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The Impact of Corporate Tax Appeals on South Brunswick

Net affect of tax appeals by corporations resulted in the loss of over $100 million in ratables for South Brunswick.

As the recession continues to affect the number of new businesses opening across the state, the impact of tax appeals by existing businesses has resulted in a large chunk of lost revenue for South Brunswick.

The success of South Brunswick companies in challenging their property values resulted in the loss of over $100 million in ratables last year, according to township officials. Approximately 100 companies successfully sued the township for a tax reduction last year, said Mayor Frank Gambatese.

"Revenue is the major problem we're having," Gambatese said. "With the economy being the way it is and residential property values dropping, these corporations whose property values really don’t drop in a given year, what happens is they see the value of homes in the residential part of town drop, and then they feel that they're paying too much taxes. The impact of this significant. We lost over $100 million in ratables, so the amount of taxes we receive, which should go into revenue, has dropped significantly.

"This affects not only us, but also the schools and the county."

The township ratable base dropped 4.3 percent to approximately $3.6 billion last year. Over the last seven years, the township's ratable base has decreased by $180 million. For the first time in 20 years, South Brunswick's total assessed value dropped for two consecutive years. The drop in assessed value has a greater impact on the tax rate for the municipality and school than any other factor, according to township officials.

"During the last three years alone, 8 percent of our ratable base has been diminished from the net affect of tax appeals," said Chief Financial Officer Joseph Monzo, at a Township Council meeting earlier this month.

The corporate tax appeals are a near slam-dunk in court due to the impact of declining residential values, according to Gambatese.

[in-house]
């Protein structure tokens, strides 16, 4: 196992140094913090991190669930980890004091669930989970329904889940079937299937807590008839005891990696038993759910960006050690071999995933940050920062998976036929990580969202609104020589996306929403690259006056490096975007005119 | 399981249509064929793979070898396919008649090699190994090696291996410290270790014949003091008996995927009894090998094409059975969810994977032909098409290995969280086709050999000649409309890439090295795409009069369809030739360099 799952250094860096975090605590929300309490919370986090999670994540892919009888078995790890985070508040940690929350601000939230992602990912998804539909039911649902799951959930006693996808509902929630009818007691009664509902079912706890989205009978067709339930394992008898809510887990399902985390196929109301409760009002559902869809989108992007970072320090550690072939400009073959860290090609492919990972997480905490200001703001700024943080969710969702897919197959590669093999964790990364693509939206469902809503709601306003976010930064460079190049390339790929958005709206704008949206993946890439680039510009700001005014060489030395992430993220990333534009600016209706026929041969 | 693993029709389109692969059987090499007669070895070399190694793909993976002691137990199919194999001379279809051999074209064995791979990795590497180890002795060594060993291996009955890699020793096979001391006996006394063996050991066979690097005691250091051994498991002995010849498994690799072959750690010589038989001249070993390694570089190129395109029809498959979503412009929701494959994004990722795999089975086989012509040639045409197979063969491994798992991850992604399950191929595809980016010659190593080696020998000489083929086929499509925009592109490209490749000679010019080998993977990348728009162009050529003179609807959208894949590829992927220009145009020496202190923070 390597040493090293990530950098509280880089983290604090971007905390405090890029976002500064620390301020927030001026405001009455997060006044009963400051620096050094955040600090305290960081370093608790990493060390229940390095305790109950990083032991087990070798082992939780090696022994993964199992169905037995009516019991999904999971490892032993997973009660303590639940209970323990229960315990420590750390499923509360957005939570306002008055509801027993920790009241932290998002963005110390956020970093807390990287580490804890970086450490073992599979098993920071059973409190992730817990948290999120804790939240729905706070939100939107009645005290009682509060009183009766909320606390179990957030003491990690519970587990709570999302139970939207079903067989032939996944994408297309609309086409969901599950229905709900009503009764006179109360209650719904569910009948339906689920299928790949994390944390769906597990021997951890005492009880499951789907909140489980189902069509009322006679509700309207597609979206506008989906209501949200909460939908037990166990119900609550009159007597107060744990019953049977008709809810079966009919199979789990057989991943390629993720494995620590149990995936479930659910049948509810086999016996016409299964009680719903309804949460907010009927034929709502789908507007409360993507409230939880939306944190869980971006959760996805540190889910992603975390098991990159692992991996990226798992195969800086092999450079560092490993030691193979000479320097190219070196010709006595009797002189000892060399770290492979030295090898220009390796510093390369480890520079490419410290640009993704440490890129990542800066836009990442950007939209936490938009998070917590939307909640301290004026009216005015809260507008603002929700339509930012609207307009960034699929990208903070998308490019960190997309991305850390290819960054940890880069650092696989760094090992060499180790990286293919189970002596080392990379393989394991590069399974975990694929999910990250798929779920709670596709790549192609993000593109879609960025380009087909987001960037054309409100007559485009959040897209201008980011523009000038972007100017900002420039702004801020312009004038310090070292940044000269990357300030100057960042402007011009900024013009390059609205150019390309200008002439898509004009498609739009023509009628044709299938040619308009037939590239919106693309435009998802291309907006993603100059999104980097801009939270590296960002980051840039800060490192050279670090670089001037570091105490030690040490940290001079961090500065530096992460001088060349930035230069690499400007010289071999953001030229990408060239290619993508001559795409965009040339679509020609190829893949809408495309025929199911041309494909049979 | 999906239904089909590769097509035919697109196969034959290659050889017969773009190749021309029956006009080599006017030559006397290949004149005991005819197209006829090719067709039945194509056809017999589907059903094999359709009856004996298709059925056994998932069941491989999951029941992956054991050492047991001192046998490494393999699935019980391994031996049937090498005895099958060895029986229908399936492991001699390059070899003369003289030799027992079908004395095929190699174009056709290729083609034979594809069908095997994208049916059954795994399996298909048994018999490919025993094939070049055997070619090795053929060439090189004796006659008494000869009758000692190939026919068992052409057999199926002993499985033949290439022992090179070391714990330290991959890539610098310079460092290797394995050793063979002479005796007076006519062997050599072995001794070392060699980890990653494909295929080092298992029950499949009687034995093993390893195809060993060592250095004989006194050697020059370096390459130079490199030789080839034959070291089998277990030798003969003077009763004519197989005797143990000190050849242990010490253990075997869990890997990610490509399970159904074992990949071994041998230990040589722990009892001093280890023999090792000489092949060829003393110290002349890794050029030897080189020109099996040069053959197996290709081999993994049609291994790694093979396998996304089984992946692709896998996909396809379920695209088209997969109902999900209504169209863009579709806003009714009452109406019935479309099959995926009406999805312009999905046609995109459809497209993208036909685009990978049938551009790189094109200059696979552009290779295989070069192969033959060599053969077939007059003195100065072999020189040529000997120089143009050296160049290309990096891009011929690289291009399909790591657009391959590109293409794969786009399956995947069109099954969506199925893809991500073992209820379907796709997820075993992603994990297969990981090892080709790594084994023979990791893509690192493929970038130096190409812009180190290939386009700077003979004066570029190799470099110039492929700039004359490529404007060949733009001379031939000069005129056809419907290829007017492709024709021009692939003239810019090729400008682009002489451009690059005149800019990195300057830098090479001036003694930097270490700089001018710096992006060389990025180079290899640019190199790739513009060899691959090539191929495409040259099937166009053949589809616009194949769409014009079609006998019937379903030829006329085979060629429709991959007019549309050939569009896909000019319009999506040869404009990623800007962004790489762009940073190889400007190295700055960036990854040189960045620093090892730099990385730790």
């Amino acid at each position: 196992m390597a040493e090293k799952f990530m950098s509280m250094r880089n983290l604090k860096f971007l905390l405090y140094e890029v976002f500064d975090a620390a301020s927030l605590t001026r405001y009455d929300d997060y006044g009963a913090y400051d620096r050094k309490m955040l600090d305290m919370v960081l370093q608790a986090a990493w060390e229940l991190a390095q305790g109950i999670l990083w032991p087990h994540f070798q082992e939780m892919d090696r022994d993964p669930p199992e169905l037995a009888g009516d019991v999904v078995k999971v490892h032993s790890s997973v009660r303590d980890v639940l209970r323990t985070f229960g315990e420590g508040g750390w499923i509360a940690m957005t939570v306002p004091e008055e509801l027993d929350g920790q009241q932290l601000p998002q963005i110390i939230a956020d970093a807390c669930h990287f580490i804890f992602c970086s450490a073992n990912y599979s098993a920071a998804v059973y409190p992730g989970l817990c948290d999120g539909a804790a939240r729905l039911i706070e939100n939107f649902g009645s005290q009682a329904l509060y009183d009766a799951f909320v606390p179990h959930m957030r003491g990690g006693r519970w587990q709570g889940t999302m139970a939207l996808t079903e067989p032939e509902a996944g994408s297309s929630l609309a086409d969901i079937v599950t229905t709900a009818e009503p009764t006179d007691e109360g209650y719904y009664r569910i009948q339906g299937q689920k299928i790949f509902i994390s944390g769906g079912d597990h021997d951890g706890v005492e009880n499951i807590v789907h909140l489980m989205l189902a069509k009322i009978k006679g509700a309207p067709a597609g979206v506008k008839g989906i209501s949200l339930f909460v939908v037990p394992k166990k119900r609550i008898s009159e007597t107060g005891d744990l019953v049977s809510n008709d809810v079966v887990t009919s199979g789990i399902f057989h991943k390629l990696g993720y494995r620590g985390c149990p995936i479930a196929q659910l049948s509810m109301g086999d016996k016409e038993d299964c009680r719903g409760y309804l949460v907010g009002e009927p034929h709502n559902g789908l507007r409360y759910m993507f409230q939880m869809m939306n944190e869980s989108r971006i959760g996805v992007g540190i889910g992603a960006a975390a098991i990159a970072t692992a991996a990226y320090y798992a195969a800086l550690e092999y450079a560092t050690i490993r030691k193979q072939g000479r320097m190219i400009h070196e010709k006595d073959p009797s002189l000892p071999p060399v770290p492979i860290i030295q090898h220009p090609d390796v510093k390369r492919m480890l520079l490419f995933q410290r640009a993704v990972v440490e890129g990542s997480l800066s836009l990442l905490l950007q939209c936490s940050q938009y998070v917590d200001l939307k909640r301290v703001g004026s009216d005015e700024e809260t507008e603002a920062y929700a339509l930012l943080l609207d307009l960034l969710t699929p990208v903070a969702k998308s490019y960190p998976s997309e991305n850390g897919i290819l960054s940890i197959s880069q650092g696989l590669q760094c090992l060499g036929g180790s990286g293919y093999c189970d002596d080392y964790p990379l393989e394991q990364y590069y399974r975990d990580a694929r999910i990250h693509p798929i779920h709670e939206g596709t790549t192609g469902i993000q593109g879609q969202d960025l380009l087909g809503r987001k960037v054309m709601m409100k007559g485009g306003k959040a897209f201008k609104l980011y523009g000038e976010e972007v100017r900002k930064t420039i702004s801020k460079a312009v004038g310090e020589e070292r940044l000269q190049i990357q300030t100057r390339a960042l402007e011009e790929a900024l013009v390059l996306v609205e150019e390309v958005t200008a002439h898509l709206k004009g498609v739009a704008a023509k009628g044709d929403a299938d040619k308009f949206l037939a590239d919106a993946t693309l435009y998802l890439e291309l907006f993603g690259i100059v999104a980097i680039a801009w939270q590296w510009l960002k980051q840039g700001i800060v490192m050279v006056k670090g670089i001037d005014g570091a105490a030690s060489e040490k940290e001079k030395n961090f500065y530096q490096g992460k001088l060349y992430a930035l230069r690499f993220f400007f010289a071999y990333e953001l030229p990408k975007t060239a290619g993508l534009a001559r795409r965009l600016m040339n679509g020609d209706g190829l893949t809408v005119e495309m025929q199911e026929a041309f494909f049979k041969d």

"You can't win those cases, because when you go into court they say residential values are down to 46 percent of their true value, while corporations are at 100 percent," he said. "But corporations don't sell their houses like residents do. You can't sell those warehouses very easily, so that's the problem. There are more and more lawsuits in every town, and more and more lawsuits put in by companies in every town, and they have every right to do that."

Tax appeals by both homeowners and business owners have experienced a staggering increase during the recession.  In New Jersey, appeals surged by 221 percent from 2008 to 2011, according to a report in SmartMoney Magazine.

The overall impact from the appeals for lower property taxes have driven increases in South Brunswick's municipal and school budget for the past few years, according to township officials.

"The decrease in total assessed value alone accounts for a 2-cent tax increase," Monzo said of this year's municipal budget. 

Gambatese said the township has attempted to lessen the financial impact of the corporate tax appeals by working on settlements with the individual companies.

"We try to meet with them and come up with a reasonable reduction that they will settle for," he said. "Once we settle they can't sue us for a reevaluation for two years, so our tax assessor tries to make a settlement with them. Especially if he feels going to court would lose more money than the settlement that we're able to come up with." 

With more successful appeals to point to, an increased number of law firms are encouraging residents to join together in mass tax appeals, Gambatese added.

"I just got a letter in my development from a law firm saying your house is assessed at such and such and we feel it should be reduced in value, so we'd like to handle a class action lawsuit for the entire development," he said. "So if they got everybody in the development to sign up, with 300 houses, let's say it's reduced by $20,000, then that's a significant loss in the tax revenue we receive. So this is what's happening everywhere in the state and there will be no end to it until the economy starts to pick up."

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